The FTC has had non-competes in its sights for some time under the Biden administration. Going back to 2021 the administration instructed the FTC to do what is doing now – challenge non-competes. Here is what I said back then:

We’ve got a long way to go before this gets anywhere.  First, of all there is a very real question of what restrictions the FTC can implement to restrict non-competes.  I can tell you here in Texas we have an attorney general that challenges any federal action that infringes on state’s rights and I doubt FTC restrictions that impact the Texas Non-Compete Statue will go unchallenged.  Second, the actual language recognizes that non-competes may be appropriate in certain situations – there isn’t going to be a ban.  Finally, even if there was a ban there remains other items in an employer’s arsenal to use including: (1) non-solicitation provisions; (2) non-disclosure provisions; and (3) notice/garden leave policies.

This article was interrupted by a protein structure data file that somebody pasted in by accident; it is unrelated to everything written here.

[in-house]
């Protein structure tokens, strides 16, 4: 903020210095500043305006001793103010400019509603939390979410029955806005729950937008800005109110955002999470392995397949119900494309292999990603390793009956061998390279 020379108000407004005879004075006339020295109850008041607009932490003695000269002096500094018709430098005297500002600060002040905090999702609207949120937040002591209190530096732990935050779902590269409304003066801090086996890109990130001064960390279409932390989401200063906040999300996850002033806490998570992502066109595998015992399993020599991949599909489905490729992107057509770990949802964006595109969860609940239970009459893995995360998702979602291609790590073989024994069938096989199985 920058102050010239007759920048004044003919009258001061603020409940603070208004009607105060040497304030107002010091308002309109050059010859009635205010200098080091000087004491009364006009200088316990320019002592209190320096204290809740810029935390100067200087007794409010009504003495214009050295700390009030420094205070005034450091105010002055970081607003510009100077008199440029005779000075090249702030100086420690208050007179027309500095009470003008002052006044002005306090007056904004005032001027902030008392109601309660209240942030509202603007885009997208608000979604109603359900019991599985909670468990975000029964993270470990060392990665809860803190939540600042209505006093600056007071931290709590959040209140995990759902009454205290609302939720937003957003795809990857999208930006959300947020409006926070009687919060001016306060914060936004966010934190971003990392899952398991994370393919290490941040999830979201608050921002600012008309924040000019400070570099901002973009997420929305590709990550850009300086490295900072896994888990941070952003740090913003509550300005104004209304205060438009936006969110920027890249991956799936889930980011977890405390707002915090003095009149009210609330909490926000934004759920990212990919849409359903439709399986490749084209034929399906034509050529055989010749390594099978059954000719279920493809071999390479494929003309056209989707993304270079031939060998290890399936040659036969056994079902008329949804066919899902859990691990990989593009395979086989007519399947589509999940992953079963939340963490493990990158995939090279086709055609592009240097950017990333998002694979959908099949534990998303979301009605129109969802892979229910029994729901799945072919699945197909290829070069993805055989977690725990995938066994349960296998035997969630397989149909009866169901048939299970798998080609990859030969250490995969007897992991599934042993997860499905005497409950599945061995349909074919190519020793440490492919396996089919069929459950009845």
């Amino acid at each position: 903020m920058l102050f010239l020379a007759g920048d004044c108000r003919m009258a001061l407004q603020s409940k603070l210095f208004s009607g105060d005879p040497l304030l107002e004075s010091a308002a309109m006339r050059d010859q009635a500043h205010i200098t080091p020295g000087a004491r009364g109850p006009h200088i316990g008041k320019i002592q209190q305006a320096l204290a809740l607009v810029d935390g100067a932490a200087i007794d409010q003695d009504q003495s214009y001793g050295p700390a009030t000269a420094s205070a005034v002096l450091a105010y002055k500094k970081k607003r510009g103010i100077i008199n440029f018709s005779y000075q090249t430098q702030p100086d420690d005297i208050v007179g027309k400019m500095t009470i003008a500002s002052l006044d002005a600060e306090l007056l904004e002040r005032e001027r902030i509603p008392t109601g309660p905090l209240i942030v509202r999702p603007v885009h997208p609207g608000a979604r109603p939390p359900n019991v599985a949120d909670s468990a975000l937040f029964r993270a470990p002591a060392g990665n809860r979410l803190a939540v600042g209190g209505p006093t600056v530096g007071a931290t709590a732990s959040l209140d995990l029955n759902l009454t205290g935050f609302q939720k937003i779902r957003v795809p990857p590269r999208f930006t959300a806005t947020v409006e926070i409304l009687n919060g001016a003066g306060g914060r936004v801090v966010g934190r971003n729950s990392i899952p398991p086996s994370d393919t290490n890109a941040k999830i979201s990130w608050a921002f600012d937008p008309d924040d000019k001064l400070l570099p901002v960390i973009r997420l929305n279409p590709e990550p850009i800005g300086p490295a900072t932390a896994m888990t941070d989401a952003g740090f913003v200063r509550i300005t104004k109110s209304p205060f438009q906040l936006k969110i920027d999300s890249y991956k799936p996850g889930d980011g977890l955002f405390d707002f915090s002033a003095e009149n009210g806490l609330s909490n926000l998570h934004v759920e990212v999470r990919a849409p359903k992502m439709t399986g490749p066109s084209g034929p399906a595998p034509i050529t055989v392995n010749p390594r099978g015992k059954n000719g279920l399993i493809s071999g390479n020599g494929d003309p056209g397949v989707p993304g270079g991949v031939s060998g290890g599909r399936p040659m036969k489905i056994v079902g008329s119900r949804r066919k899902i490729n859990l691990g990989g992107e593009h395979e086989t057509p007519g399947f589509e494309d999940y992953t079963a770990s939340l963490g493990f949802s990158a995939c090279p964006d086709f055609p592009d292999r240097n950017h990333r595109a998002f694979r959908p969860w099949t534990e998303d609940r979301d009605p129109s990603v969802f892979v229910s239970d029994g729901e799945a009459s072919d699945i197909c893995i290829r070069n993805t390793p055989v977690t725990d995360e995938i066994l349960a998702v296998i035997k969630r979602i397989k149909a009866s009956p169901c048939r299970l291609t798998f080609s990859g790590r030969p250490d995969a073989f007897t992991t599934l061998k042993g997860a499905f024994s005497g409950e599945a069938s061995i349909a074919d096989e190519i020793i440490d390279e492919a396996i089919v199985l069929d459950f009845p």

So now the FTC is in the process of taking comments on the proposed rule. The comment period ends on March 23. In sum the FTC is attempting to ban non-competes and force employers to rescind those currently in place. Importantly, the rule does not prevent customer non-solicitation provisions. There are exceptions and exemptions that I will not address here but agreements used in buy/sale agreements are excepted.

After the close of comments the FTC can issue the rule or reopen the period for comments. After the rule is issued the “fun” will begin. Expect a lawsuit, in a favorable jurisdiction like Texas, to challenge the provision and the ability of the FTC to effectively “legislate”. A lot will depend on what ends up in the final rule. There is a very good chance the rule will run through the appellate courts and end up before the Supreme Court.

What should employers do now? (1) Follow FTC developments – specifically what the final rule is and how the FTC intends to implement the rule; (2) make sure your non-competes are tight and focused (always good advice); and (3) continue to use non-solicitation agreements.